Pet Lizards

How to Take Care of A Caiman Lizard

Caiman Lizard

The Caiman Lizard, also known as Northern Caiman Lizard and Dracaena guianensis, is a lizard with a stocky built and is well-adapted to life around and under water. They are endemic to South America, particularly around the Amazon River Basin in Brazil, Colombia, and Guyana to the west of Peru and Ecuador. Despite being a widespread lizard species, little information has been known about the Caiman Lizards. Even so, in this article, we will discuss all we know about Caiman Lizards so far and tips for keeping them as pets. Make sure to read further!

History

Back in the day, Caiman Lizards are hunted for their beautiful, colorful skin. Hunting is becoming prevalent, so locals sought protection to preserve them in the 1970s. Today, the export has dramatically decreased, and with the locals’ protection measures, the International Union for the Conservation of Nature (IUCN) Red List has categorized them as Least Concern.

Characteristics of a Caiman Lizard

Average weight: 4.5 kg (10 lbs.)

Average length: 2 to 4 feet

Average life span: 10 years or longer in captivity

The Caiman Lizard’s most distinct feature is its unique color pattern. An adult Caiman Lizard possesses an olive to bright green body, with a red or orange-colored head. It has a thick, brownish to black tail that has yellow stripes. The Caiman Lizard is a sexually dimorphic species, meaning both sexes don’t have the same physical characteristics. A male Caiman Lizard has a broader head with brighter colors, whereas a female’s head is smaller with duller colors. Despite these dissimilarities, they are both covered in large, bony scales that resemble the skin of a Caiman, a crocodile species also found in South and Central America.

The Caiman Lizard spends the majority of its time in or near bodies of water. At nighttime, it hides in bushes and trees.

In the wild, Caiman Lizards inhabit swampy habitats and other wooded, flooded areas. They are excellent climbers who spend most of the time in the water. They love basking on tree branches that overhang over waterways so that they may flee from predation by jumping underwater. However, there is still a lot to be known about the habitat of these lizards. Much of what has been found out about them came from captive animals in aquariums, zoos, and homes of hobbyists.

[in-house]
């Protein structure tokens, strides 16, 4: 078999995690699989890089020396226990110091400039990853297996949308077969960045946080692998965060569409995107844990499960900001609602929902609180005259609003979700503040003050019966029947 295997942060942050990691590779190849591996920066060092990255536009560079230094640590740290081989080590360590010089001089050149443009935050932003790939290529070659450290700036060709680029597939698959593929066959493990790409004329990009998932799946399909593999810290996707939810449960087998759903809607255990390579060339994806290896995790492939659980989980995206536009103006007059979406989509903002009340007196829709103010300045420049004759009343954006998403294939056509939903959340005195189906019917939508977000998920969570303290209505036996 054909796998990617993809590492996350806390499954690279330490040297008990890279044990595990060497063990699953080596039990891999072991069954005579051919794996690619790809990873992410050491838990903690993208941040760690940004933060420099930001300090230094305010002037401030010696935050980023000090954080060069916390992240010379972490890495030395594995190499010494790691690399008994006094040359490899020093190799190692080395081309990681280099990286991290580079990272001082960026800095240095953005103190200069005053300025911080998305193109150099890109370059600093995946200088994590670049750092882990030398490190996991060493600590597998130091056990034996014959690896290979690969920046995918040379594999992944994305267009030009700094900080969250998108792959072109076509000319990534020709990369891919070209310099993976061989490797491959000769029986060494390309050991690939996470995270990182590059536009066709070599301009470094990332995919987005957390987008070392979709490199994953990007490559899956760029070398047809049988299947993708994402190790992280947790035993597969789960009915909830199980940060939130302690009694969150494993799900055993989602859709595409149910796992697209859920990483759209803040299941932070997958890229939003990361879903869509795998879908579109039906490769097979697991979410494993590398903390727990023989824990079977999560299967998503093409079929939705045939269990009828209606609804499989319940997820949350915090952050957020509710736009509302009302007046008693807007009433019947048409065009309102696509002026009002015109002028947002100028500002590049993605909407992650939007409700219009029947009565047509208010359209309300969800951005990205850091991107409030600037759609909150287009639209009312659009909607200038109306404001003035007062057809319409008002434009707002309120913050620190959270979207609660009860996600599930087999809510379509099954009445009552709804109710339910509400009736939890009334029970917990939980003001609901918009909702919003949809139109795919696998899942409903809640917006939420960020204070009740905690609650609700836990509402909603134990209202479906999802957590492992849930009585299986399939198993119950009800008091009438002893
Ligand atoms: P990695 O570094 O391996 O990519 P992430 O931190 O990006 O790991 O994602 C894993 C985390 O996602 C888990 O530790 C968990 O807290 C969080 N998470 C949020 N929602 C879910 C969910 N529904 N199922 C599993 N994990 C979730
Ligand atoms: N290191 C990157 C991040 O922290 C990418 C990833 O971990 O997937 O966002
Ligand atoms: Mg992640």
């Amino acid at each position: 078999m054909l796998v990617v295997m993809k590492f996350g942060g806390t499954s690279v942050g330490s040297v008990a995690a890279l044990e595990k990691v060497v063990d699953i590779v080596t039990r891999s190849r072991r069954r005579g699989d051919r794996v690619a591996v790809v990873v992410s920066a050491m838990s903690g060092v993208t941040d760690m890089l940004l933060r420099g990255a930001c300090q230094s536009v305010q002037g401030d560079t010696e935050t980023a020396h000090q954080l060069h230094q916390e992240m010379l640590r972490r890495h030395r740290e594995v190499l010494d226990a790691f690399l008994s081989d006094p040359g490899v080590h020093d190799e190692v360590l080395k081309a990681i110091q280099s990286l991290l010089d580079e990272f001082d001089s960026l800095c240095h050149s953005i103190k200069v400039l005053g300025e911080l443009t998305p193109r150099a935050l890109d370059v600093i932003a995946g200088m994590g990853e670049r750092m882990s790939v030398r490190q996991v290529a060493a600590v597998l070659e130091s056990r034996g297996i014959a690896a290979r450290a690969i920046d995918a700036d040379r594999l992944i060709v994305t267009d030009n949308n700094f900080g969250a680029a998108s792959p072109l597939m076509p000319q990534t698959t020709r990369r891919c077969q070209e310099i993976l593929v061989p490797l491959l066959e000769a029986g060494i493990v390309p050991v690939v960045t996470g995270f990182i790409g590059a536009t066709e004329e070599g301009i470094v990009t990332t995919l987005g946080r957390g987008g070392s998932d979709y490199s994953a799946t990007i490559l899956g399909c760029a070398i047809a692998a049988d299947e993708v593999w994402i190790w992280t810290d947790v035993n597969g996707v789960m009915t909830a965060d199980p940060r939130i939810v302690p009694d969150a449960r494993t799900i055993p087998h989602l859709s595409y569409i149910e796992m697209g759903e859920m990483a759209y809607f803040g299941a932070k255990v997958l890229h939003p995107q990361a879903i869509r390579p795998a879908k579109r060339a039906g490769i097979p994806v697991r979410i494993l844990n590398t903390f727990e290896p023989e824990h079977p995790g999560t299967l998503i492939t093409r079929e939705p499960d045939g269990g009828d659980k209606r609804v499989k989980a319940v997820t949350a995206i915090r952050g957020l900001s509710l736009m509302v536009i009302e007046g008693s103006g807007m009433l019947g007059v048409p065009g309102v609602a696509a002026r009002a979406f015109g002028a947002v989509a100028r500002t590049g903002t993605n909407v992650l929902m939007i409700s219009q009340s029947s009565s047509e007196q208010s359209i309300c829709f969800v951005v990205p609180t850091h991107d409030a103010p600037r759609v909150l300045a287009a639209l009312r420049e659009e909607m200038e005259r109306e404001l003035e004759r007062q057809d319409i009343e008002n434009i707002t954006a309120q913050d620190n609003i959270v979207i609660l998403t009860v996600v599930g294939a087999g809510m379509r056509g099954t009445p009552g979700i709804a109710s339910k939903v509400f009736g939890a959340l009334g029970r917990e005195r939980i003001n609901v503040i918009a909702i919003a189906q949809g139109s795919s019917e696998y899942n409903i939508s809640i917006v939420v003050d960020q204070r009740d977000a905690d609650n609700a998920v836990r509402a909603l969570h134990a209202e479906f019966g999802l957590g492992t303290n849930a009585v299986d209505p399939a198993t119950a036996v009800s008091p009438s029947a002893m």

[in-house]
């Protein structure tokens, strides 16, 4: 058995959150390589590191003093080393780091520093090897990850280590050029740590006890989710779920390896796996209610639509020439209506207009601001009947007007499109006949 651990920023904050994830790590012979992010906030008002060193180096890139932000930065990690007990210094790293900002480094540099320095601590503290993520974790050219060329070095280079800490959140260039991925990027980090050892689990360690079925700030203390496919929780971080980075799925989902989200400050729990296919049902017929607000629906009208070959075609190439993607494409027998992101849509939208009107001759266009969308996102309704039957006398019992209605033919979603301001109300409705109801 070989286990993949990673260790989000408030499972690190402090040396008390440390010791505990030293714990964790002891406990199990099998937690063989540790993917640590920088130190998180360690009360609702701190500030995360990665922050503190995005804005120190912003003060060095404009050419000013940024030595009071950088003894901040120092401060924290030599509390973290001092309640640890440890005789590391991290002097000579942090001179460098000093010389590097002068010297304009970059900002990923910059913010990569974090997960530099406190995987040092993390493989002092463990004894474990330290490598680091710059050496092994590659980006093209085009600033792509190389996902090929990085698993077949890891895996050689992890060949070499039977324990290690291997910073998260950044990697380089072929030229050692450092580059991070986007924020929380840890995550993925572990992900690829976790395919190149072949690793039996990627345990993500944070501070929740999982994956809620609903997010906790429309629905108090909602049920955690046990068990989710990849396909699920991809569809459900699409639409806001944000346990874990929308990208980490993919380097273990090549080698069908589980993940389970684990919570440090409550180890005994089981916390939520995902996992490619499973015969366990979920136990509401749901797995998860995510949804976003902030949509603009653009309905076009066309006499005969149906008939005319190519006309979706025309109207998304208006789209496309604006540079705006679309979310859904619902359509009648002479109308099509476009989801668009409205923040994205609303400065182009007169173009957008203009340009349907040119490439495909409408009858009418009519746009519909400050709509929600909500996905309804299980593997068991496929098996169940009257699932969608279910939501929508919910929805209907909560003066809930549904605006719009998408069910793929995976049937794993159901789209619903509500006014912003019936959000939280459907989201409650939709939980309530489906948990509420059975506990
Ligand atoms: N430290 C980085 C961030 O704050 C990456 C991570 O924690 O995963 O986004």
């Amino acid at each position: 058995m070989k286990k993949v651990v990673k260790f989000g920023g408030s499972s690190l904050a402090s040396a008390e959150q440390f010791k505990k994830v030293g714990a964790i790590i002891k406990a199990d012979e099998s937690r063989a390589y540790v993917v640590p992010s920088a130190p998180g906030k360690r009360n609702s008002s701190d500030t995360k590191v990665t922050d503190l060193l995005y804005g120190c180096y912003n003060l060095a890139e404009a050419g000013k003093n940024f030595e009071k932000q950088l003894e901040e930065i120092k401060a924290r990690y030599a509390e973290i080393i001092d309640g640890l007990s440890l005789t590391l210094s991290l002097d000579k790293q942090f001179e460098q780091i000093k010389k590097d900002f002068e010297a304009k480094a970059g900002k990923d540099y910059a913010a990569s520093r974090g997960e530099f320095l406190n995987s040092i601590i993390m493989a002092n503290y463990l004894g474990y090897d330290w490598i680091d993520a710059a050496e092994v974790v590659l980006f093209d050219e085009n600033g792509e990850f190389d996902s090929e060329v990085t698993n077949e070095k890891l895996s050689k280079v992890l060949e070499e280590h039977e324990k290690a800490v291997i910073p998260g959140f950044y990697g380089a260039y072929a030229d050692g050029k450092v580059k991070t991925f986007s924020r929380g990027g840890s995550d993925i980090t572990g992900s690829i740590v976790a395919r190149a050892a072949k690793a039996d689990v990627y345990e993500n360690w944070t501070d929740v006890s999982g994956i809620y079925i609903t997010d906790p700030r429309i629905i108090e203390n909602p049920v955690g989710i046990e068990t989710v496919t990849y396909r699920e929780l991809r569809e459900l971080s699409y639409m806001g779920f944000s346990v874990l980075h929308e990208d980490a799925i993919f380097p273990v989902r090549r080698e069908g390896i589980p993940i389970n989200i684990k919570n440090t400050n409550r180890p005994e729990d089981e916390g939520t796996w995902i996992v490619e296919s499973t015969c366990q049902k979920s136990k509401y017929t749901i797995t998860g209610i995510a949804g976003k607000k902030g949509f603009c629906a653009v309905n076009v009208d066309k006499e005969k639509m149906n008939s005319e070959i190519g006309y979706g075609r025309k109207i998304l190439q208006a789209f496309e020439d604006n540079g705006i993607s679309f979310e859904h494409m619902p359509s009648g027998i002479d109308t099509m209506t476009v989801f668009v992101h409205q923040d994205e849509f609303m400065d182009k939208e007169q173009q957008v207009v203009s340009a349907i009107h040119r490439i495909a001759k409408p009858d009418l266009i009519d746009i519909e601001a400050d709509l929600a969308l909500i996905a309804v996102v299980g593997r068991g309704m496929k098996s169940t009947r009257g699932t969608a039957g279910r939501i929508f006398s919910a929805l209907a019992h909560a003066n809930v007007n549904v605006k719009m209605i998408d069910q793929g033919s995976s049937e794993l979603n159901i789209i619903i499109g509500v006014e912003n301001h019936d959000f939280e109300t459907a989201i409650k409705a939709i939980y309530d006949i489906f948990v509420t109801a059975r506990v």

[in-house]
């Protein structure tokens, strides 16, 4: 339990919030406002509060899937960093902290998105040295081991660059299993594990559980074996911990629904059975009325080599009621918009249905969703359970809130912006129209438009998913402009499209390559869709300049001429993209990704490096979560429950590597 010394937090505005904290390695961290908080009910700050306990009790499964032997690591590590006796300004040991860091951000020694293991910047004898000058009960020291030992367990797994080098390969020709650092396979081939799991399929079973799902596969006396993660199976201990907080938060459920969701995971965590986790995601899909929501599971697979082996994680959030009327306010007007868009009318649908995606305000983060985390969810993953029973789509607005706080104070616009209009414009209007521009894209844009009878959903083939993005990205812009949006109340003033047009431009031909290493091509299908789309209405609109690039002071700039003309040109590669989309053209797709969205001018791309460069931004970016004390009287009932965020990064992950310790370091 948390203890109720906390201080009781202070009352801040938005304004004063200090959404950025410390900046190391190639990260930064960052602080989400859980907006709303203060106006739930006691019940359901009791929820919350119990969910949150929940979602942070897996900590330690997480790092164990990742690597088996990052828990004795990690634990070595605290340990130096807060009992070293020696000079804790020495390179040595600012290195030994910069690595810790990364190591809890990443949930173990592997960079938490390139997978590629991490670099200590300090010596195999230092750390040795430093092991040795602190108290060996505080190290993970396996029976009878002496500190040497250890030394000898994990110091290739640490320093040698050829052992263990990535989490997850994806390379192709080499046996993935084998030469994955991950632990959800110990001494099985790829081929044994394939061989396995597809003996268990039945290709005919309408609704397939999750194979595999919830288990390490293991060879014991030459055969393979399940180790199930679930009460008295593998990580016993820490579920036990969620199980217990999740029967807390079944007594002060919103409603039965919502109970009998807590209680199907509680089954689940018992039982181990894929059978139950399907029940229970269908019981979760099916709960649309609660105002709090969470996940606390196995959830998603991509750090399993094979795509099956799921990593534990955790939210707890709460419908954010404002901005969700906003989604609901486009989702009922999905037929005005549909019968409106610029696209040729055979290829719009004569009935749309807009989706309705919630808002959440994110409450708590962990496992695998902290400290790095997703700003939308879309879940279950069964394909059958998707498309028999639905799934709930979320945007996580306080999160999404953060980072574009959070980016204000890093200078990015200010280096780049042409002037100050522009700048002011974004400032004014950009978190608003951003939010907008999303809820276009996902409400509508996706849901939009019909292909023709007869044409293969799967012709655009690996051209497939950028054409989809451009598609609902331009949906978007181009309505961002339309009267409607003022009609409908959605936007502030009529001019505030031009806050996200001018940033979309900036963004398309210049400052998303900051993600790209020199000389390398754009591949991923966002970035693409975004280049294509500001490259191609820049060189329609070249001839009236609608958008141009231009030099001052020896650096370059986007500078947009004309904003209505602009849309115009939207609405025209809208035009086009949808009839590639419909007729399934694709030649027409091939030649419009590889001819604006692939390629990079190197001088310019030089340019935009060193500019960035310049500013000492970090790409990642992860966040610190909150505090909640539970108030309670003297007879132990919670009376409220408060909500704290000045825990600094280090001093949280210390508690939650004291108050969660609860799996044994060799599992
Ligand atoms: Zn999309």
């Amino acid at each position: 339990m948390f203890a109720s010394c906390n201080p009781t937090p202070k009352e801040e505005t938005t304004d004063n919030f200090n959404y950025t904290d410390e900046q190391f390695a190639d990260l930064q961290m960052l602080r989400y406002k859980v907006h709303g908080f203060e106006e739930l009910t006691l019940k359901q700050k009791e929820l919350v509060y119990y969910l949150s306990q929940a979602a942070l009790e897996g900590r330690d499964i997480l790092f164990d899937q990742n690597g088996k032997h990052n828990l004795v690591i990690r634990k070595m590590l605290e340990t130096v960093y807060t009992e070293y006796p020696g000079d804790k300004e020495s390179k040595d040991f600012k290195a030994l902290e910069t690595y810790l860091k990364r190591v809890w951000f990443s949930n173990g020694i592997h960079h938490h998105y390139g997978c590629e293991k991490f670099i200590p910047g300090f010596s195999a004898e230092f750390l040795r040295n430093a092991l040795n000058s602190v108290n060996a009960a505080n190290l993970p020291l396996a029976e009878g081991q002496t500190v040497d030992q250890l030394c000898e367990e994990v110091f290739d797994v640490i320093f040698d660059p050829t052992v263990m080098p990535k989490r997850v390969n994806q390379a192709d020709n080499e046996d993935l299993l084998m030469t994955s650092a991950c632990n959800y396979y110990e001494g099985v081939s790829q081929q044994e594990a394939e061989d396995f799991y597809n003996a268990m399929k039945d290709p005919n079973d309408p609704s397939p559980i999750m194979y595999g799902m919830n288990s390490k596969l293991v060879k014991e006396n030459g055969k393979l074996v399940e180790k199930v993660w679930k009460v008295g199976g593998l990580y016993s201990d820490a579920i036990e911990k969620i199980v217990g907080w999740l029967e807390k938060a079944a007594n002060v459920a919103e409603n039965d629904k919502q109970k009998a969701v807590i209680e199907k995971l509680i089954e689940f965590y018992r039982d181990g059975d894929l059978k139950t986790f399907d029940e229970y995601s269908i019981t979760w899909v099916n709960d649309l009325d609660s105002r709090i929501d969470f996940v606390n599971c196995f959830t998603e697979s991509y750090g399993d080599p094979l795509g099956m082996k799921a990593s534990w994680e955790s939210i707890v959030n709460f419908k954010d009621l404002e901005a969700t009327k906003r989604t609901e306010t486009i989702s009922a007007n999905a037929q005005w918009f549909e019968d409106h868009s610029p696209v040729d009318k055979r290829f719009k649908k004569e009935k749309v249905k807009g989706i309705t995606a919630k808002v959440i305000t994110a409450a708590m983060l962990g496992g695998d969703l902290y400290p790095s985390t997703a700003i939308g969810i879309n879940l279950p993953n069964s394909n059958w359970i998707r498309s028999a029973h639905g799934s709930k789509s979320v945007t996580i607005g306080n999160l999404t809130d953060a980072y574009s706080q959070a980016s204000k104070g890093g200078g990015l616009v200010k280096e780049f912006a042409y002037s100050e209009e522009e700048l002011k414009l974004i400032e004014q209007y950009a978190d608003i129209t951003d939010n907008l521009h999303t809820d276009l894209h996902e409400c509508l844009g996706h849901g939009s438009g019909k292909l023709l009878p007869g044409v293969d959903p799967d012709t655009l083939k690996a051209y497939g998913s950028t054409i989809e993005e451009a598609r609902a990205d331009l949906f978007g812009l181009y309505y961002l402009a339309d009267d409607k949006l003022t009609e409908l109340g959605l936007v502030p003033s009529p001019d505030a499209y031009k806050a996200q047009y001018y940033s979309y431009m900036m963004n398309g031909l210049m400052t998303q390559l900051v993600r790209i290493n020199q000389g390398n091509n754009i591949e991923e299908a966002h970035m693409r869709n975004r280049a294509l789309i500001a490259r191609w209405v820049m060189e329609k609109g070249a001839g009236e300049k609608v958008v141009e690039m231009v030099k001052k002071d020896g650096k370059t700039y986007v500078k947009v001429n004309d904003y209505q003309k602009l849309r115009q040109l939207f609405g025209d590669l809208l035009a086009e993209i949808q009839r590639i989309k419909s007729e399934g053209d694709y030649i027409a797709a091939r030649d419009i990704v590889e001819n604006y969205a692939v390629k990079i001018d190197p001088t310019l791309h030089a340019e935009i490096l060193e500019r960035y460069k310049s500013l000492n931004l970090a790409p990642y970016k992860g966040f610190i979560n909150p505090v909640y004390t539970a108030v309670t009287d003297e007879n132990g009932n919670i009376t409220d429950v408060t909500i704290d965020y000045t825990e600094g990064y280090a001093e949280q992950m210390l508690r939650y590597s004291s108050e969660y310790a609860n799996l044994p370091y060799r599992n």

Caring for a Caiman Lizard

In captivity, the Caiman Lizard may be a beautiful sight, but it can be challenging to take care of it. Their natural diet mainly consists of snails, and hobbyists find it hard to feed their Caiman Lizards with other organisms because they tend to be picky. On the other hand, farmed baby Caiman Lizards are much easier to look after. Hatchlings are more compliant to accepting other food sources other than snails. Even so, this does not make it generally easier to raise them in captivity. They have powerful jaws that can deliver painful bites, and their aquatic lifestyle demands a large tank or pool, places to dig burrows, and logs or other suitable materials with dry surfaces to bask on.

A young Caiman Lizard would need an enclosure that measures at least four feet by one foot and is approximately 2 feet tall, whereas an adult requires at least 6 feet long, 3 feet wide, and 4 feet tall. A large water area, land area, and plenty of spaces with climbing opportunities are also necessary inside the enclosure.

The Caiman Lizard is a tropical reptile. Daytime ambient temperatures must be set between 80 to 90 degrees Fahrenheit. The basking area should be placed around 100 degrees or higher (you can use a spot lamp for this). Its night time temperature should not drop below 75 degrees. Various heating techniques can be utilized to maintain the appropriate thermal gradient inside the enclosure. Since it spends most of its day basking, opt for a high-quality branch that is enough to hold the lizard’s weight. Not much is known about the Caiman Lizard’s UVB requirements, but providing one is highly recommended.

Caiman Lizards are known to feed on aquatic snails, but you can also try providing them other food items such as canned shrimps, superworms, crickets, and monitor food. They also take fruits like banana, kiwi, mango, and red banana. Supplements such as reptile multivitamin and calcium can be given weekly.

 

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